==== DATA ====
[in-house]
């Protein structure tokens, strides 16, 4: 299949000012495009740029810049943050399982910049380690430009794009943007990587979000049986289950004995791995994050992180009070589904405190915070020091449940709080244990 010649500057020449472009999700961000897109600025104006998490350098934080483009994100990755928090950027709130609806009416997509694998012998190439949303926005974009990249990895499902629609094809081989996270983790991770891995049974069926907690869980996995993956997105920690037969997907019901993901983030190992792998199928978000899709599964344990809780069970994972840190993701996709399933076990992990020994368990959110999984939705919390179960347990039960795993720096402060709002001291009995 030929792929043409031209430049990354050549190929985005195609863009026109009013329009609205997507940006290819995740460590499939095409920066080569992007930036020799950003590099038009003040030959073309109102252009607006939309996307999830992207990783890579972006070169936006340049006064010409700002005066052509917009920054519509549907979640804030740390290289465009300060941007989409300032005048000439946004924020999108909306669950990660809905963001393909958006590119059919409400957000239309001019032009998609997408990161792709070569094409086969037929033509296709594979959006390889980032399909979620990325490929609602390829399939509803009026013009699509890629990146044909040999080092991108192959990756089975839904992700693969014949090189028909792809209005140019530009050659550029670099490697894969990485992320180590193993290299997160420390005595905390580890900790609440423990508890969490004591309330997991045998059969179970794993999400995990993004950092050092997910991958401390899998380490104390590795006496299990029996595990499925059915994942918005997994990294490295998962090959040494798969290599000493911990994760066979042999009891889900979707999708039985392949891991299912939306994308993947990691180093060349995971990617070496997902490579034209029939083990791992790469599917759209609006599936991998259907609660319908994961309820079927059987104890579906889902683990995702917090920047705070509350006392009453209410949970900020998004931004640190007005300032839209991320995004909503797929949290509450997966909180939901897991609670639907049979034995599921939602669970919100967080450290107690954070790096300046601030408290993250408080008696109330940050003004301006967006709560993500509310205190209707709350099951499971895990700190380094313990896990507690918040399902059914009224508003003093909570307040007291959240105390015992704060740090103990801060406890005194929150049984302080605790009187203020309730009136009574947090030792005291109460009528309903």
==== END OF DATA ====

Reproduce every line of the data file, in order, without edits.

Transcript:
[in-house]
């Protein structure tokens, strides 16, 4: 299949000012495009740029810049943050399982910049380690430009794009943007990587979000049986289950004995791995994050992180009070589904405190915070020091449940709080244990 010649500057020449472009999700961000897109600025104006998490350098934080483009994100990755928090950027709130609806009416997509694998012998190439949303926005974009990249990895499902629609094809081989996270983790991770891995049974069926907690869980996995993956997105920690037969997907019901993901983030190992792998199928978000899709599964344990809780069970994972840190993701996709399933076990992990020994368990959110999984939705919390179960347990039960795993720096402060709002001291009995 030929792929043409031209430049990354050549190929985005195609863009026109009013329009609205997507940006290819995740460590499939095409920066080569992007930036020799950003590099038009003040030959073309109102252009607006939309996307999830992207990783890579972006070169936006340049006064010409700002005066052509917009920054519509549907979640804030740390290289465009300060941007989409300032005048000439946004924020999108909306669950990660809905963001393909958006590119059919409400957000239309001019032009998609997408990161792709070569094409086969037929033509296709594979959006390889980032399909979620990325490929609602390829399939509803009026013009699509890629990146044909040999080092991108192959990756089975839904992700693969014949090189028909792809209005140019530009050659550029670099490697894969990485992320180590193993290299997160420390005595905390580890900790609440423990508890969490004591309330997991045998059969179970794993999400995990993004950092050092997910991958401390899998380490104390590795006496299990029996595990499925059915994942918005997994990294490295998962090959040494798969290599000493911990994760066979042999009891889900979707999708039985392949891991299912939306994308993947990691180093060349995971990617070496997902490579034209029939083990791992790469599917759209609006599936991998259907609660319908994961309820079927059987104890579906889902683990995702917090920047705070509350006392009453209410949970900020998004931004640190007005300032839209991320995004909503797929949290509450997966909180939901897991609670639907049979034995599921939602669970919100967080450290107690954070790096300046601030408290993250408080008696109330940050003004301006967006709560993500509310205190209707709350099951499971895990700190380094313990896990507690918040399902059914009224508003003093909570307040007291959240105390015992704060740090103990801060406890005194929150049984302080605790009187203020309730009136009574947090030792005291109460009528309903």